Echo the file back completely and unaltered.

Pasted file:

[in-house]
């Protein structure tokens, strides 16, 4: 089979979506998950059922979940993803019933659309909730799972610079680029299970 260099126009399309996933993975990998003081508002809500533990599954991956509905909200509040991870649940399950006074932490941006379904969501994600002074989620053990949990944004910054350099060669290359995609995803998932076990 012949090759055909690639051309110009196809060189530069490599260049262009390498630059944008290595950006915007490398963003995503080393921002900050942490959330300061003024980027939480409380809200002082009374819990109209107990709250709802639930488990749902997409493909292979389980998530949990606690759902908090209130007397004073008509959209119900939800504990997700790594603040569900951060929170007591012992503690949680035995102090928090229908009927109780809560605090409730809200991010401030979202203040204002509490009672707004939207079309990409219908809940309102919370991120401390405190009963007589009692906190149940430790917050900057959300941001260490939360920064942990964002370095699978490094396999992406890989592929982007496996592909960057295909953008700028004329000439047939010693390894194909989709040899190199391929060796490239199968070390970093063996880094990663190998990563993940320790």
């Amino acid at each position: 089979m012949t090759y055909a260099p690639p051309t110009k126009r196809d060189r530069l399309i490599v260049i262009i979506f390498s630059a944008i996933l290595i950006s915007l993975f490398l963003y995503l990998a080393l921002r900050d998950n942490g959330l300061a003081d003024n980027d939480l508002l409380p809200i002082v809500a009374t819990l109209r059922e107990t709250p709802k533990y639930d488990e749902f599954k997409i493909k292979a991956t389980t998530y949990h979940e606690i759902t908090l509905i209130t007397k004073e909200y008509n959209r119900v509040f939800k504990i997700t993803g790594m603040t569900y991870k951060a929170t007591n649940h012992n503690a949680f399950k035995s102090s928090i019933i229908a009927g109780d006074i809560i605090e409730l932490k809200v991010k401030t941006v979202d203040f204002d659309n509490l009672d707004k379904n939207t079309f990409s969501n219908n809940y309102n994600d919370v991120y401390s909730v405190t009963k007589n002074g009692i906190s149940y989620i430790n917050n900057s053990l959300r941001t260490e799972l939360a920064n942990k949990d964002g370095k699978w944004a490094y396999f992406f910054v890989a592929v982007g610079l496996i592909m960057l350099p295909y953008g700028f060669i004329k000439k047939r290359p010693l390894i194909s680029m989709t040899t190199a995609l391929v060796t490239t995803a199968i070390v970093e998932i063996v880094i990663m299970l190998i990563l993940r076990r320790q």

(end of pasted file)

[in-house]
């Protein structure tokens, strides 16, 4: 089979979506998950059922979940993803019933659309909730799972610079680029299970 260099126009399309996933993975990998003081508002809500533990599954991956509905909200509040991870649940399950006074932490941006379904969501994600002074989620053990949990944004910054350099060669290359995609995803998932076990 012949090759055909690639051309110009196809060189530069490599260049262009390498630059944008290595950006915007490398963003995503080393921002900050942490959330300061003024980027939480409380809200002082009374819990109209107990709250709802639930488990749902997409493909292979389980998530949990606690759902908090209130007397004073008509959209119900939800504990997700790594603040569900951060929170007591012992503690949680035995102090928090229908009927109780809560605090409730809200991010401030979202203040204002509490009672707004939207079309990409219908809940309102919370991120401390405190009963007589009692906190149940430790917050900057959300941001260490939360920064942990964002370095699978490094396999992406890989592929982007496996592909960057295909953008700028004329000439047939010693390894194909989709040899190199391929060796490239199968070390970093063996880094990663190998990563993940320790």
């Amino acid at each position: 089979m012949t090759y055909a260099p690639p051309t110009k126009r196809d060189r530069l399309i490599v260049i262009i979506f390498s630059a944008i996933l290595i950006s915007l993975f490398l963003y995503l990998a080393l921002r900050d998950n942490g959330l300061a003081d003024n980027d939480l508002l409380p809200i002082v809500a009374t819990l109209r059922e107990t709250p709802k533990y639930d488990e749902f599954k997409i493909k292979a991956t389980t998530y949990h979940e606690i759902t908090l509905i209130t007397k004073e909200y008509n959209r119900v509040f939800k504990i997700t993803g790594m603040t569900y991870k951060a929170t007591n649940h012992n503690a949680f399950k035995s102090s928090i019933i229908a009927g109780d006074i809560i605090e409730l932490k809200v991010k401030t941006v979202d203040f204002d659309n509490l009672d707004k379904n939207t079309f990409s969501n219908n809940y309102n994600d919370v991120y401390s909730v405190t009963k007589n002074g009692i906190s149940y989620i430790n917050n900057s053990l959300r941001t260490e799972l939360a920064n942990k949990d964002g370095k699978w944004a490094y396999f992406f910054v890989a592929v982007g610079l496996i592909m960057l350099p295909y953008g700028f060669i004329k000439k047939r290359p010693l390894i194909s680029m989709t040899t190199a995609l391929v060796t490239t995803a199968i070390v970093e998932i063996v880094i990663m299970l190998i990563l993940r076990r320790q």